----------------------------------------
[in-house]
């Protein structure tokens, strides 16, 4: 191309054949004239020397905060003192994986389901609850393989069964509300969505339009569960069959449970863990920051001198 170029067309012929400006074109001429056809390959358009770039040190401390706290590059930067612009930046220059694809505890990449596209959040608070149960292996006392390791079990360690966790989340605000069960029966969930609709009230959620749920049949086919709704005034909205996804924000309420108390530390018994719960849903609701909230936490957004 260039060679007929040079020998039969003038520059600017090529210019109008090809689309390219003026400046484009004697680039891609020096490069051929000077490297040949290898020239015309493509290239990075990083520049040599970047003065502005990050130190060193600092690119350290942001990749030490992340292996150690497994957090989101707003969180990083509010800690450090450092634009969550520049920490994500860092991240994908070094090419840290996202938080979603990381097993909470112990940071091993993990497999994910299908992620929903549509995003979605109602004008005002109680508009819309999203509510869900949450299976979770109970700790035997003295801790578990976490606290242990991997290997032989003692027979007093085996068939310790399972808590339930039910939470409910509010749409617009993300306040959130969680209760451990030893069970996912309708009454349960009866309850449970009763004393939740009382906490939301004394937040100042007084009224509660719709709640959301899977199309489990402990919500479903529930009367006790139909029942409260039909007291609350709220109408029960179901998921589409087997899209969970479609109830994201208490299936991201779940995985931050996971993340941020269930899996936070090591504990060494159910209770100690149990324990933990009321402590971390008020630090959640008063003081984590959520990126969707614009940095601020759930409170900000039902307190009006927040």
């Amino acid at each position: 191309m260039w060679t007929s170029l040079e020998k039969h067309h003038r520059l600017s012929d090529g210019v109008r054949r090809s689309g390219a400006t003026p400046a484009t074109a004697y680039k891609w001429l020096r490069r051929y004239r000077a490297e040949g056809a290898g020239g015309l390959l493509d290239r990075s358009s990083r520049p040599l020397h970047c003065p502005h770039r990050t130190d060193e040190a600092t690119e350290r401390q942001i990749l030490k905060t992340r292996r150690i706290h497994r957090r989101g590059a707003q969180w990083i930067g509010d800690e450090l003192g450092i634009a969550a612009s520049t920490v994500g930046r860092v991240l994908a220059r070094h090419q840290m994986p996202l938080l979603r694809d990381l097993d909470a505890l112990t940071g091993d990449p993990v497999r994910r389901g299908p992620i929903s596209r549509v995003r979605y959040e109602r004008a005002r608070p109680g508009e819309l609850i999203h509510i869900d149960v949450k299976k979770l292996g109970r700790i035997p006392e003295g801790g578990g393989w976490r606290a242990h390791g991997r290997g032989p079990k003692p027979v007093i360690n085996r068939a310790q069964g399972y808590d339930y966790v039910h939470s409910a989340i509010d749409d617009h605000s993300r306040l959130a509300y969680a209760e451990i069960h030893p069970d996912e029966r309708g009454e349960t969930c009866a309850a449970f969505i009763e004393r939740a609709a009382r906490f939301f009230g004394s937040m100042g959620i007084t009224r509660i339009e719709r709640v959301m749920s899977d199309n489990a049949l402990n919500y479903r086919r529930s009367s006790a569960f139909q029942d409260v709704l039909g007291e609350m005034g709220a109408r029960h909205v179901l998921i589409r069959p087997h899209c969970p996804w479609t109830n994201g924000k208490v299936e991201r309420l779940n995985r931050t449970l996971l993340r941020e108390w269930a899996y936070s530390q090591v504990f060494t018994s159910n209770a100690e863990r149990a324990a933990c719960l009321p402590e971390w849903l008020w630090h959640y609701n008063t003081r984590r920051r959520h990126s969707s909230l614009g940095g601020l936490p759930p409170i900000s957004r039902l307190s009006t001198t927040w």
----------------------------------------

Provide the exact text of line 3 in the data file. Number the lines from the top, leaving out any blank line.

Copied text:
């Amino acid at each position: 191309m260039w060679t007929s170029l040079e020998k039969h067309h003038r520059l600017s012929d090529g210019v109008r054949r090809s689309g390219a400006t003026p400046a484009t074109a004697y680039k891609w001429l020096r490069r051929y004239r000077a490297e040949g056809a290898g020239g015309l390959l493509d290239r990075s358009s990083r520049p040599l020397h970047c003065p502005h770039r990050t130190d060193e040190a600092t690119e350290r401390q942001i990749l030490k905060t992340r292996r150690i706290h497994r957090r989101g590059a707003q969180w990083i930067g509010d800690e450090l003192g450092i634009a969550a612009s520049t920490v994500g930046r860092v991240l994908a220059r070094h090419q840290m994986p996202l938080l979603r694809d990381l097993d909470a505890l112990t940071g091993d990449p993990v497999r994910r389901g299908p992620i929903s596209r549509v995003r979605y959040e109602r004008a005002r608070p109680g508009e819309l609850i999203h509510i869900d149960v949450k299976k979770l292996g109970r700790i035997p006392e003295g801790g578990g393989w976490r606290a242990h390791g991997r290997g032989p079990k003692p027979v007093i360690n085996r068939a310790q069964g399972y808590d339930y966790v039910h939470s409910a989340i509010d749409d617009h605000s993300r306040l959130a509300y969680a209760e451990i069960h030893p069970d996912e029966r309708g009454e349960t969930c009866a309850a449970f969505i009763e004393r939740a609709a009382r906490f939301f009230g004394s937040m100042g959620i007084t009224r509660i339009e719709r709640v959301m749920s899977d199309n489990a049949l402990n919500y479903r086919r529930s009367s006790a569960f139909q029942d409260v709704l039909g007291e609350m005034g709220a109408r029960h909205v179901l998921i589409r069959p087997h899209c969970p996804w479609t109830n994201g924000k208490v299936e991201r309420l779940n995985r931050t449970l996971l993340r941020e108390w269930a899996y936070s530390q090591v504990f060494t018994s159910n209770a100690e863990r149990a324990a933990c719960l009321p402590e971390w849903l008020w630090h959640y609701n008063t003081r984590r920051r959520h990126s969707s909230l614009g940095g601020l936490p759930p409170i900000s957004r039902l307190s009006t001198t927040w």